A Yemeni court has acquitted 19 suspected Al-Qa'idah members, some of whom had confessed to fighting American troops in Iraq.
According to the judge, going to Iraq and joining the Al-Qa'idah in Iraq organization (formed by the late Abu Mus'ab Az-Zarqawi) and killing Americans does not violate Yemeni law. He went on to state that "Islamic shari'a law permits jihad against occupiers."
Why does this not surprise me?
For years, successive U.S. administration have courted the government of first the Yemeni Arab Republic (also known as North Yemen) and later the unified Republic of Yemen as an ally in the Middle East. The American military, particularly the United States Central Command, made numerous (misguided, in my opinion) efforts to develop a close working relationship with the Yemeni military and government. They hoped that Yemen might allow CENTCOM to establish a headquarters in the country, or at the minimum provide staging for protection of the Bab Al-Mandab ("Gate of Tears") at the southern end of the Red Sea, a vital sea line of communications.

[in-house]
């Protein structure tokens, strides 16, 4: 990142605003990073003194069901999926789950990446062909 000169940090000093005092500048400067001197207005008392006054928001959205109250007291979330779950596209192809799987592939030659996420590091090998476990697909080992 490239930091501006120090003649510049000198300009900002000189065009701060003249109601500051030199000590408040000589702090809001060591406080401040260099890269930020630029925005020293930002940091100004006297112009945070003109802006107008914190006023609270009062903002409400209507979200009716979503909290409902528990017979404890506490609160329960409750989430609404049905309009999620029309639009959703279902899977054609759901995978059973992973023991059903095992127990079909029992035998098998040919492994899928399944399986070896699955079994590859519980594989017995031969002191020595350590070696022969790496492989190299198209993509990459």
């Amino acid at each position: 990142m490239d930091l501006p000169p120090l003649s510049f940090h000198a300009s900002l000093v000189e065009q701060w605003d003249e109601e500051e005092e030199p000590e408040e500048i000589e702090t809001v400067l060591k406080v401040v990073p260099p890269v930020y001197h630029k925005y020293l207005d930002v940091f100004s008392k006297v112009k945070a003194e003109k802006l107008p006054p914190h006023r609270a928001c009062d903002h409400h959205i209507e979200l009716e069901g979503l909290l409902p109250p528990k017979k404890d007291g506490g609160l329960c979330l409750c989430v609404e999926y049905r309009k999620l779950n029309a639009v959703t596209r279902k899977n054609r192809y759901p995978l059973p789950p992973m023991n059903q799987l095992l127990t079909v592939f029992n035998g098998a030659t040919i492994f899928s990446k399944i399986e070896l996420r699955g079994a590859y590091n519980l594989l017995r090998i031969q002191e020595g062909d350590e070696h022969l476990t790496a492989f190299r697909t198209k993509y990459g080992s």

Yemen played them for fools. The government of 'Ali 'Abdullah Salih, arguably one of the most corrupt on the planet, took all CENTCOM had to offer with no intention of either providing bases or even real cooperation. Any cooperation that was rendered was in return for something Salih wanted. The Americans were really stung when Yemen sided with and supported Iraq following its invasion of Kuwait in 1990. Following supposed reconciliation after the war, CENTCOM continued its pursuit of Salih. Meanwhile, Yemen became almost a safehaven for Islamic fundamentalists. In 2000, of course, the USS Cole was attacked in a Yemeni port. (See my earlier piece, The USS Cole - A Victim of Bad Policy?)
Earlier this year, 23 Al-Qa'idah prisoners escaped from a Yemeni maximum security prison by tunneling from the prison to the women's room of a mosque located hundreds of feet outside the prison compound. Included in the 23 was the mastermind of the attack on the Cole. At that time, I questioned just how serious the Yemeni government was in being an ally of the United States in the war on terror. (See Yemen - Ally in the War on Terror?)
I still question it.